The film touches on some of these issues of immortality and angst but that’s just it — it never digs deeper to explore the emotional complexity of Wolverine. Just when one thinks the movie might take off in a more gratifying manner, we get just another Jackman growl or snarl.
Andy: This is the sixth time (counting his cameo in First Class) that Jackman has donned the adamantium claws to play Wolverine, and with another X-Men slated for next year, he will play this role at least seven times. It is hard to think of another actor who has performed the same character so many times, and it is difficult not to feel like Jackman is phoning it in a bit at this point. Part of what keeps The Wolverine from succeeding as a movie is that there does not seem to be enough depth to the title character. While some of that is the aforementioned screenplay, an actor of Jackman’s caliber should be able to elevate his signature character into some pretty interesting territory. Instead, he, and the movie in general, fall flat.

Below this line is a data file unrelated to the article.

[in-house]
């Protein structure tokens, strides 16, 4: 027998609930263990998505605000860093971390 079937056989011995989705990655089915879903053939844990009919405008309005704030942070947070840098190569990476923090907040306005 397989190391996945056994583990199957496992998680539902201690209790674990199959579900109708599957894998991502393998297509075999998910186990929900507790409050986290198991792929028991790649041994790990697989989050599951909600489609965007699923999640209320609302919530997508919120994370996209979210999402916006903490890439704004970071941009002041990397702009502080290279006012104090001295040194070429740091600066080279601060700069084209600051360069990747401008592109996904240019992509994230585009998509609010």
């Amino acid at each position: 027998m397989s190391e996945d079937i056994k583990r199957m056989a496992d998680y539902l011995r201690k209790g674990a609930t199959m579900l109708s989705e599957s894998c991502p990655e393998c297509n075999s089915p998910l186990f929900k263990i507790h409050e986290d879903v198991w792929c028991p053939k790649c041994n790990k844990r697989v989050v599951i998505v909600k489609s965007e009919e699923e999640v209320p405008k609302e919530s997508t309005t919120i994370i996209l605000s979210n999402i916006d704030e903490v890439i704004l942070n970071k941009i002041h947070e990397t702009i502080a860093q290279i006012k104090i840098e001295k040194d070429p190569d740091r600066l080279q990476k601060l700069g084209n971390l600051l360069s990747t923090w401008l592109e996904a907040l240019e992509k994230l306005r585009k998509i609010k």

Ryan: I’m sure this isn’t the case but it’s almost like the filmmakers had this idea of how they wanted the movie to end (Wolverine battling a giant adamantium samurai) and then reverse- engineered the rest of the movie’s plot to arrive at the climax.
That sounds silly, and again I’m sure that is not what happened because I tend to believe that is now how movies are made, but the end of the film is so bad that I almost think there must be some validity to it. The end of the film contains so many ridiculous elements that it completely skewers whatever good will the rest of the film strived for.
While it strived to be better than its predecessor, The Wolverine crumbles in the end into a dissatisfying mess.
Final grade: D+.